Review of Andrew Jackson and Pensacola, ed. by James R. McGovern

24 May

America’s bicentennial celebration in the 1970s spurred an incredible amount of scholarship across the nation showcasing the rich history of many places that saw the anniversary as an opportunity to celebrate their unique heritage. I recently—at long last—finally got around to reading a slim and long out of print volume on a special aspect of the history of Pensacola produced in 1974 which I picked up at a used book store some while back. Andrew Jackson and Pensacola, edited by University of West Florida professor James R. McGovern, features several diverse articles exploring the frequently overlooked important connection between the president and the Gulf Coast city.

The book features reprints of articles which originally appeared in various historical journals, a few original pieces, and reproductions of several original letters as well as listings of the mayors of Pensacola and the governors of Florida from the colonial to the early American eras. While not a comprehensive narrative, it is still a valuable collection of important references on its topic. Jackson spent time in Pensacola on three occasions, each time bringing the small coastal community to the forefront of national attention. He captured the place while under Spanish ownership two times—once during the War of 1812 (1814) when he wanted to stop the British from being able to utilize the place as a launching point for an attack on New Orleans, and again during the First Seminole War (1818) as a part of his effort to bring order to what was then the southern boundary of the United States. Owing to the extralegal nature of both of these offensives, Jackson and Pensacola were placed in the national political spotlight. Jackson’s third appearance in town was much more planned, the occasion being his term as the first governor of the Florida Territory. In the summer of 1821 he journeyed to the place to take ownership of the former Spanish colony and to establish an American government there. Unhappy with the location and the nature of the assignment, however, he left for home as soon as he had finished what he viewed as his essential tasks.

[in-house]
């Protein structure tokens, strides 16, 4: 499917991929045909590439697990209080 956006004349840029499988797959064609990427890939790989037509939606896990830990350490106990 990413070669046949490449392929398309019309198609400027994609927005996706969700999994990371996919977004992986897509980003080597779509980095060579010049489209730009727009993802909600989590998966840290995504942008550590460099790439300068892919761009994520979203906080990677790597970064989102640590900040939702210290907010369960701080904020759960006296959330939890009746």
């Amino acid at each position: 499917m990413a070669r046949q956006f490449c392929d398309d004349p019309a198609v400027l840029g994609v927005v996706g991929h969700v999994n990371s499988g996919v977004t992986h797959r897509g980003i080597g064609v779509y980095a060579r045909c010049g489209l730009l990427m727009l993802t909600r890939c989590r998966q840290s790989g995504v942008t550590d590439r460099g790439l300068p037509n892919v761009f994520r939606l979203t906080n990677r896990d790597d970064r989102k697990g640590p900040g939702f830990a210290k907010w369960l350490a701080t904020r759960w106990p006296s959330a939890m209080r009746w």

The book provides overviews of these episodes as well as points out local landmarks associated with the long-ago era of Jackson’s visits. One of the last essays in the brief book explores the political legacy of Jackson in Pensacola, a not insignificant consideration in Florida history owing to the fact that the associates he installed in office—the author refers to them as “cronies”—ended up controlling territorial government until statehood. Admittedly, this is not a book the general reader will be interested in. If you do have an interest on Jackson’s connection with Florida, though, you will definitely want to know about this rare volume.



Leave a Reply

Fill in your details below or click an icon to log in: Logo

You are commenting using your account. Log Out /  Change )

Facebook photo

You are commenting using your Facebook account. Log Out /  Change )

Connecting to %s

%d bloggers like this: